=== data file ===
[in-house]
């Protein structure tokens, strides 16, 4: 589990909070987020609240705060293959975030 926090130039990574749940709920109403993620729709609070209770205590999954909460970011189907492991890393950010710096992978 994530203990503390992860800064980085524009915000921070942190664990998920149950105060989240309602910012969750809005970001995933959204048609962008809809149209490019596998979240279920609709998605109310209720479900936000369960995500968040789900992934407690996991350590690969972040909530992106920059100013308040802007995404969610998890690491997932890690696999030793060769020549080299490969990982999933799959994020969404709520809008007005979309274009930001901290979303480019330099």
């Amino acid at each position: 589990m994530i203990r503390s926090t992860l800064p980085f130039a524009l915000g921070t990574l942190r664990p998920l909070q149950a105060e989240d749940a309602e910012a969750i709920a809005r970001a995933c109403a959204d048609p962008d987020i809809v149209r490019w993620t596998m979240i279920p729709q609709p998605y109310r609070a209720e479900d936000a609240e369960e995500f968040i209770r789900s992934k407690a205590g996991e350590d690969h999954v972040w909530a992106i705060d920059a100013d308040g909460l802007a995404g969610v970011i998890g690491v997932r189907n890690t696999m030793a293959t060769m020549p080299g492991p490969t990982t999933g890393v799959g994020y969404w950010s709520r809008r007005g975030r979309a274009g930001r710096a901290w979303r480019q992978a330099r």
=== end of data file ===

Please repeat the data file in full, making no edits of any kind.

[in-house]
């Protein structure tokens, strides 16, 4: 589990909070987020609240705060293959975030 926090130039990574749940709920109403993620729709609070209770205590999954909460970011189907492991890393950010710096992978 994530203990503390992860800064980085524009915000921070942190664990998920149950105060989240309602910012969750809005970001995933959204048609962008809809149209490019596998979240279920609709998605109310209720479900936000369960995500968040789900992934407690996991350590690969972040909530992106920059100013308040802007995404969610998890690491997932890690696999030793060769020549080299490969990982999933799959994020969404709520809008007005979309274009930001901290979303480019330099």
């Amino acid at each position: 589990m994530i203990r503390s926090t992860l800064p980085f130039a524009l915000g921070t990574l942190r664990p998920l909070q149950a105060e989240d749940a309602e910012a969750i709920a809005r970001a995933c109403a959204d048609p962008d987020i809809v149209r490019w993620t596998m979240i279920p729709q609709p998605y109310r609070a209720e479900d936000a609240e369960e995500f968040i209770r789900s992934k407690a205590g996991e350590d690969h999954v972040w909530a992106i705060d920059a100013d308040g909460l802007a995404g969610v970011i998890g690491v997932r189907n890690t696999m030793a293959t060769m020549p080299g492991p490969t990982t999933g890393v799959g994020y969404w950010s709520r809008r007005g975030r979309a274009g930001r710096a901290w979303r480019q992978a330099r």